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has actually erected a seat for me in his chesnut groves, where, to do me all possible honour, he has caused two statues to be placed, the one representing Harpocrates, the god of silence, with his finger on his lip, and his two feet joined together; while the other, in the character of Fame, is blowing, a little rudely, her trumpet in his ear.

The evening, however, of yesterday was so fine and tranquil, that before I visited this consecrated spot, I amused myself, in the open fields, with contemplating the blue canopy over my head, and the soft effects of light and shadow on the waving corn. The author of the Plurality of Worlds has some pretty thoughts on this subject. Il me semble pendant la nuit que tout soit en repos : on s'imagine que les étoiles marchent avec plus de silence que le soleil ; les objets que le ciel présente, sont plus doux ; la vue s'y arrête plus aisément: enfin, on rêve mieux parce qu'on se fatte d'être alors dans toute la nature la seule personne occupée à rêver. Peut-etre aussi

que le spectacle du jour est trop uniforme; ce n'est qu'un soleil et une voûte bleue : mais il se peut que

la de toutes ces étoiles, semées confusément, et disposées au hasard en mille figures différentes, favorise la rêverie, et un certain désordre de pensées l'on ne tombe point sans plaisir."

For my own part, I do not always feel these lastmentioned sensations ; my mind is better pleased with revolving the immensity of a scheme which folds up in one mysterious order this boundless variety, which stretches through eternity, and fills up the measure of existence. Thus do I generally raise my thoughts to imagine as many entire worlds and systems as I see little stars above me; and am almost in the case of the crazy philosopher in Rasselas, who conceived that he had the care of the universe

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on his head. Last night, however, my thoughts ran chiefly on the miserable loss which those sustain, whose noisy avocations, or corrupted tastes, deny them these pleasures of contemplation, and shut them out from the knowledge of themselves, and from every opportunity of regulating and composing their thoughts by the salutary counsels of their own hearts. That deúrsgov õpepa, that sort of second sight, is only to be obtained by strong habits of reflection, and severe contemplation.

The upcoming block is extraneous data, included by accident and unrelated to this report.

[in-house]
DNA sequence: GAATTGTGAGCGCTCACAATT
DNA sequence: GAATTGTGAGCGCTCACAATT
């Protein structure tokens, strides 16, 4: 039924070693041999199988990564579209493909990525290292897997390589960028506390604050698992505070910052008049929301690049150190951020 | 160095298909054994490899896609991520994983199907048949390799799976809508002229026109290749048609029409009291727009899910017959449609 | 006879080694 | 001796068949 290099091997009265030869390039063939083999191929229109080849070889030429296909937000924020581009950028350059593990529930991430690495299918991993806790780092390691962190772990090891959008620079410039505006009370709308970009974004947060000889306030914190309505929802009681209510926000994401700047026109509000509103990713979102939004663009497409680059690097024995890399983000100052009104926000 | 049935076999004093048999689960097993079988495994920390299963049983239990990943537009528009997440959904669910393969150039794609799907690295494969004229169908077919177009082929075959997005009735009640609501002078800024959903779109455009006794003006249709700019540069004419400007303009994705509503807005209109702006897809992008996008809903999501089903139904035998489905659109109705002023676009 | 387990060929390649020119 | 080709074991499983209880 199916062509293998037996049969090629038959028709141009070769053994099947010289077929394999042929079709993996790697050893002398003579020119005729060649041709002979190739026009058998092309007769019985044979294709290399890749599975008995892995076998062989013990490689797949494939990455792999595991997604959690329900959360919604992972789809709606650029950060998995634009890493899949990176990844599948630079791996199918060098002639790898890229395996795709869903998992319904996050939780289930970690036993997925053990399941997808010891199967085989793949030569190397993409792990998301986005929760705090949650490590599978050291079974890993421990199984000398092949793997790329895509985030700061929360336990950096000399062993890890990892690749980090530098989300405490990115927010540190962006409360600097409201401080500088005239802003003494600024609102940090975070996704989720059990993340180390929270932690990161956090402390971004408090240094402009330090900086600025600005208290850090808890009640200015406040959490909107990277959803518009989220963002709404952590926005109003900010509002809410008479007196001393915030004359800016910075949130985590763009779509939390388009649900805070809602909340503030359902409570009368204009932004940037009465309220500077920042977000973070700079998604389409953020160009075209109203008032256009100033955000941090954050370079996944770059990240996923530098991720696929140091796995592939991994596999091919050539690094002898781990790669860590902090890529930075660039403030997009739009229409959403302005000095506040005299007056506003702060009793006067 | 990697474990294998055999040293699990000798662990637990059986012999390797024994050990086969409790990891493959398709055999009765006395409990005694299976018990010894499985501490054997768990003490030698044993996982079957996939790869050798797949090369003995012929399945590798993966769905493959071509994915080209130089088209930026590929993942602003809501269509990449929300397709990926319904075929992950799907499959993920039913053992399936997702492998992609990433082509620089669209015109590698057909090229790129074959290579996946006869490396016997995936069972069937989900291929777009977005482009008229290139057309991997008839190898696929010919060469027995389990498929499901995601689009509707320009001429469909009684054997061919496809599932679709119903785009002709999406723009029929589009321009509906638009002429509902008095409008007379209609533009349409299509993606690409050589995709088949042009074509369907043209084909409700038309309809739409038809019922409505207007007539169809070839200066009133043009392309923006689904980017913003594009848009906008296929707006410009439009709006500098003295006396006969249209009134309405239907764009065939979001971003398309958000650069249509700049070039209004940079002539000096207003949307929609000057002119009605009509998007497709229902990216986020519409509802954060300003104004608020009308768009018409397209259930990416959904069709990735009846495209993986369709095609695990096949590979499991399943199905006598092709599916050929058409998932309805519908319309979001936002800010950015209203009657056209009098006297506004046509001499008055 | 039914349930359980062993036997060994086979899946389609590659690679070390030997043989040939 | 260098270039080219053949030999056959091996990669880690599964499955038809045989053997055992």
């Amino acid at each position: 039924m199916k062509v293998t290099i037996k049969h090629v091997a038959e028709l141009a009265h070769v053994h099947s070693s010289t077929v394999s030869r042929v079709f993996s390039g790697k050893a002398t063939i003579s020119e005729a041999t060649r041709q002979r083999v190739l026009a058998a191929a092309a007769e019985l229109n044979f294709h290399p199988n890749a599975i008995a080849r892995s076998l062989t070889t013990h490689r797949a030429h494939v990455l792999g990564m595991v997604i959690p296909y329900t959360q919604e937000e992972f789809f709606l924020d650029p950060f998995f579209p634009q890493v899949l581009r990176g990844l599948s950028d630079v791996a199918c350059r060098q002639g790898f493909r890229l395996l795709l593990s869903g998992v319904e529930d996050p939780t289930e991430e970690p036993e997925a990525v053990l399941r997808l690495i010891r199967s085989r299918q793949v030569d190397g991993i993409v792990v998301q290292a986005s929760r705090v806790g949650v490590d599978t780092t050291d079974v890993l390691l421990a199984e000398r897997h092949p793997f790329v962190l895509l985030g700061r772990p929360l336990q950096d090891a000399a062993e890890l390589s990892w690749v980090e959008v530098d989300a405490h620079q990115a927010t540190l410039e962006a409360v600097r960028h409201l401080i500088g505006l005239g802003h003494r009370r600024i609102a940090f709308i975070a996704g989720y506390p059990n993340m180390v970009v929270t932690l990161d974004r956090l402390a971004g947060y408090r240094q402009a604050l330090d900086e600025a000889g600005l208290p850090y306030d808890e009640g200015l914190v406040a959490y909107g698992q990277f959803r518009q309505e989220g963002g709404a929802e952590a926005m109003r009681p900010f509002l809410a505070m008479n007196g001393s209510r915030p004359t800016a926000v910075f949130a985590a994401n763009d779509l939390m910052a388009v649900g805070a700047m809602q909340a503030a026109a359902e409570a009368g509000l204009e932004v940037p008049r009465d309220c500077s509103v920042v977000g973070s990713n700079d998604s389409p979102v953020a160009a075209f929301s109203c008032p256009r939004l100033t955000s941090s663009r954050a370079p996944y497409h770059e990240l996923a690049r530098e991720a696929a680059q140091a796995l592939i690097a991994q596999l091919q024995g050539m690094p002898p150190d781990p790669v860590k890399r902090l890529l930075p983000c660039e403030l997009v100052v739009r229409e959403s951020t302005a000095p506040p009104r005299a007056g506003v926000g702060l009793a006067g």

To estimate the actions of others, we must look into the springs and motives of our own; and I know not how this reckoning is to be made, unless in the secret hours of repose and solitude. The commerce of company and fashion, in what is called high life, produces nothing but a beggarly confusion of ideas, and teaches only the completest methods of forgetting one's self and one's natural destination.

The difficulty of coming at the knowledge of themselves must be necessarily greater in those illassorted classes where so many are acting parts they were never by nature designed for, and the clumsy munificence of fortune is decorating her swine with pearls—where ladies, consummated for the duties of the kitchen and the scullery, are burlesquing the follies of fashionable life; and fine gentlemen are wearing the coats they ought to have been occupied in making-where, amidst the miracles of the moral world,

we see beings rising in a counter direction to their gravity, and the dross of the community' sublimed into the vapour and volatility of fashion. These topsy-turvy dispositions, and this desperate disorder, has ever made me turn from fashionable life with disgust and contempt; with a mixture, however, of compassion for those of my fellow

creatures whose lives are squared to this melancholy rule, and who are constrained to act in such dull scenes to the end of the drama.

It is curious to observe the different ways which different men use of shunning themselves, and the society of their own thoughts. I have known a person consume an hour in looking over a game at chess, without understanding the moves; and a neighbour of mine, being confined the other morning to his chamber by a slight cold, was found by a visitor far advanced in his fourth rubber with three dummies. A young man of fashion will travel you fifty miles in five hours, and kill a horse or two, rather than endure his own company half an hour longer; and I remember a contemporary of mine at college, who would always reserve the choosing of a coat, or the trial of a new pair of boots, for a rainy morning, when there was the greatest danger of his being left to himself. I observe, that nobody cares to walk or ride, except he can find company; so that few of my countrymen can yet go alone. Dull company, or any company, is better than our own; and the barking of a cur by our side is very useful in breaking the tranquil currency of thought, and producing that agreeable confusion of mind, that“ désordre de pensées,” of which the French philosopher, quoted at the beginning of this paper, was so fond.